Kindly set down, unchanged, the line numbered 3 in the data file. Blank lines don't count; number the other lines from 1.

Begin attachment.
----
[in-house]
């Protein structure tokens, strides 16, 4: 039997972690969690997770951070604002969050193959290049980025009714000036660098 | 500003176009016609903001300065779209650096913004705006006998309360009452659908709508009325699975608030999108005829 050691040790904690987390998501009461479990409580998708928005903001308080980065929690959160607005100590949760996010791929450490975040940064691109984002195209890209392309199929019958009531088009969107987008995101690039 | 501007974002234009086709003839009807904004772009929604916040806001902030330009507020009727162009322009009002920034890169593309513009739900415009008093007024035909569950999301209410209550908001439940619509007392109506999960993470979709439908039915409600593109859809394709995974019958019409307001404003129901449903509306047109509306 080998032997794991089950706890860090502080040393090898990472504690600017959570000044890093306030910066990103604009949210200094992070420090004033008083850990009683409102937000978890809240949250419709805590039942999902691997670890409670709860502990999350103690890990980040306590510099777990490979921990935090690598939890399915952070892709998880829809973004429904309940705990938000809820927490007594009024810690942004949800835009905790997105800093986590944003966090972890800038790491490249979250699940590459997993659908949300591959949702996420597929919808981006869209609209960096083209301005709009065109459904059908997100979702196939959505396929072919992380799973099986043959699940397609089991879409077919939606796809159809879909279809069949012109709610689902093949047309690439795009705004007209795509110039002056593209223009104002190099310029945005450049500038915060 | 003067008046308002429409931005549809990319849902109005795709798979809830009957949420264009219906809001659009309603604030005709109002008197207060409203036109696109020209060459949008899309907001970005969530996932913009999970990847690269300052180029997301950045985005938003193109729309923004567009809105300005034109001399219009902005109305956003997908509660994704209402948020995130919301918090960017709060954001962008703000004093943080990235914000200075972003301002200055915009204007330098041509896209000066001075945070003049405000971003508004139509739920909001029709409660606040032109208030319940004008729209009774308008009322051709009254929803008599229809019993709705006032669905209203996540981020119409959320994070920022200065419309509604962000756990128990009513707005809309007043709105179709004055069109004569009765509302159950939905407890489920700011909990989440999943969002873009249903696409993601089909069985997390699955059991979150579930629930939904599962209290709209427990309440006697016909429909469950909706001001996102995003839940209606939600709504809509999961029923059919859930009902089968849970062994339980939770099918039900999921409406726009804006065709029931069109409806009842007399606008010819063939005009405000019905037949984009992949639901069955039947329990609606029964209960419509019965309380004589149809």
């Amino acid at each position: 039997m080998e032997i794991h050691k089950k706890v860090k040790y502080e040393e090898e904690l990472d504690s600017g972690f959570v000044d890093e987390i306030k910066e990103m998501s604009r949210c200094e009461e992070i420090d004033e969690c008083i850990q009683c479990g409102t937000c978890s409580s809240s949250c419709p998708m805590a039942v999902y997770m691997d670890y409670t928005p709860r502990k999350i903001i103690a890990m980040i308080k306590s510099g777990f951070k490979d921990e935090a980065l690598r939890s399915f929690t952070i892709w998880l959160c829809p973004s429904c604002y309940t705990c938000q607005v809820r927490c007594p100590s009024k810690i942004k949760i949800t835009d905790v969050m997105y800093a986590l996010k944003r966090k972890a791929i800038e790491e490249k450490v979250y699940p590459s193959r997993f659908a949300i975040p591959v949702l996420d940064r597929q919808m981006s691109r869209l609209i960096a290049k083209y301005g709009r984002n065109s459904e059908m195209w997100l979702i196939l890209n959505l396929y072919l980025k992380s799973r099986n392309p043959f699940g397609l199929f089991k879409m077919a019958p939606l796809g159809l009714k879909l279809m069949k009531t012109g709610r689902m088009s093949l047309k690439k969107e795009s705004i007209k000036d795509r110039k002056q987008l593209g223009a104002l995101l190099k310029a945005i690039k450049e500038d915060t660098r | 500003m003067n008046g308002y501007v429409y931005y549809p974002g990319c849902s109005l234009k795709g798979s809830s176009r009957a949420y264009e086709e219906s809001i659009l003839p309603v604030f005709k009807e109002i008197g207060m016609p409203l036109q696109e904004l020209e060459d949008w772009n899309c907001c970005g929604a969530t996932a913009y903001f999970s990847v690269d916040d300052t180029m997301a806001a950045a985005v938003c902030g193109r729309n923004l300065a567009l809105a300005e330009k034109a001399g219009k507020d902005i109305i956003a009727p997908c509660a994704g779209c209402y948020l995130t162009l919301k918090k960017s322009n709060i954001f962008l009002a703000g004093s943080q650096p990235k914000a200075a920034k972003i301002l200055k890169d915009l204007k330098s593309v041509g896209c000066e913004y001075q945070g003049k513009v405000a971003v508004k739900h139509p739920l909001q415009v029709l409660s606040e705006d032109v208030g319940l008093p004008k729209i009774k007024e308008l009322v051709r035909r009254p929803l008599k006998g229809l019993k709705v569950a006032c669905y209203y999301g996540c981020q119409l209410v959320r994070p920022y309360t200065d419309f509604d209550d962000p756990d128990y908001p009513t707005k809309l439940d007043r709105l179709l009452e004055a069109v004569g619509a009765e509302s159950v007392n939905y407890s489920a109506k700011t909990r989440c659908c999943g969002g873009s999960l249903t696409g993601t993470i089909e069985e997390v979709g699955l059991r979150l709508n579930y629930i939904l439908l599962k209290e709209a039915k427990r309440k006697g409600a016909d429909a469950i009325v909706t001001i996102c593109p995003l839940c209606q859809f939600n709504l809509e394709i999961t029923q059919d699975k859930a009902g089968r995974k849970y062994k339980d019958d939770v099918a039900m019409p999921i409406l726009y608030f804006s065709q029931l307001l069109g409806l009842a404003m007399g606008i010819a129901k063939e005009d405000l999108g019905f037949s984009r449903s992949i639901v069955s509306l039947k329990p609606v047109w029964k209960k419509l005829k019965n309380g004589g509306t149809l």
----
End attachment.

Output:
């Amino acid at each position: 039997m080998e032997i794991h050691k089950k706890v860090k040790y502080e040393e090898e904690l990472d504690s600017g972690f959570v000044d890093e987390i306030k910066e990103m998501s604009r949210c200094e009461e992070i420090d004033e969690c008083i850990q009683c479990g409102t937000c978890s409580s809240s949250c419709p998708m805590a039942v999902y997770m691997d670890y409670t928005p709860r502990k999350i903001i103690a890990m980040i308080k306590s510099g777990f951070k490979d921990e935090a980065l690598r939890s399915f929690t952070i892709w998880l959160c829809p973004s429904c604002y309940t705990c938000q607005v809820r927490c007594p100590s009024k810690i942004k949760i949800t835009d905790v969050m997105y800093a986590l996010k944003r966090k972890a791929i800038e790491e490249k450490v979250y699940p590459s193959r997993f659908a949300i975040p591959v949702l996420d940064r597929q919808m981006s691109r869209l609209i960096a290049k083209y301005g709009r984002n065109s459904e059908m195209w997100l979702i196939l890209n959505l396929y072919l980025k992380s799973r099986n392309p043959f699940g397609l199929f089991k879409m077919a019958p939606l796809g159809l009714k879909l279809m069949k009531t012109g709610r689902m088009s093949l047309k690439k969107e795009s705004i007209k000036d795509r110039k002056q987008l593209g223009a104002l995101l190099k310029a945005i690039k450049e500038d915060t660098r | 500003m003067n008046g308002y501007v429409y931005y549809p974002g990319c849902s109005l234009k795709g798979s809830s176009r009957a949420y264009e086709e219906s809001i659009l003839p309603v604030f005709k009807e109002i008197g207060m016609p409203l036109q696109e904004l020209e060459d949008w772009n899309c907001c970005g929604a969530t996932a913009y903001f999970s990847v690269d916040d300052t180029m997301a806001a950045a985005v938003c902030g193109r729309n923004l300065a567009l809105a300005e330009k034109a001399g219009k507020d902005i109305i956003a009727p997908c509660a994704g779209c209402y948020l995130t162009l919301k918090k960017s322009n709060i954001f962008l009002a703000g004093s943080q650096p990235k914000a200075a920034k972003i301002l200055k890169d915009l204007k330098s593309v041509g896209c000066e913004y001075q945070g003049k513009v405000a971003v508004k739900h139509p739920l909001q415009v029709l409660s606040e705006d032109v208030g319940l008093p004008k729209i009774k007024e308008l009322v051709r035909r009254p929803l008599k006998g229809l019993k709705v569950a006032c669905y209203y999301g996540c981020q119409l209410v959320r994070p920022y309360t200065d419309f509604d209550d962000p756990d128990y908001p009513t707005k809309l439940d007043r709105l179709l009452e004055a069109v004569g619509a009765e509302s159950v007392n939905y407890s489920a109506k700011t909990r989440c659908c999943g969002g873009s999960l249903t696409g993601t993470i089909e069985e997390v979709g699955l059991r979150l709508n579930y629930i939904l439908l599962k209290e709209a039915k427990r309440k006697g409600a016909d429909a469950i009325v909706t001001i996102c593109p995003l839940c209606q859809f939600n709504l809509e394709i999961t029923q059919d699975k859930a009902g089968r995974k849970y062994k339980d019958d939770v099918a039900m019409p999921i409406l726009y608030f804006s065709q029931l307001l069109g409806l009842a404003m007399g606008i010819a129901k063939e005009d405000l999108g019905f037949s984009r449903s992949i639901v069955s509306l039947k329990p609606v047109w029964k209960k419509l005829k019965n309380g004589g509306t149809l």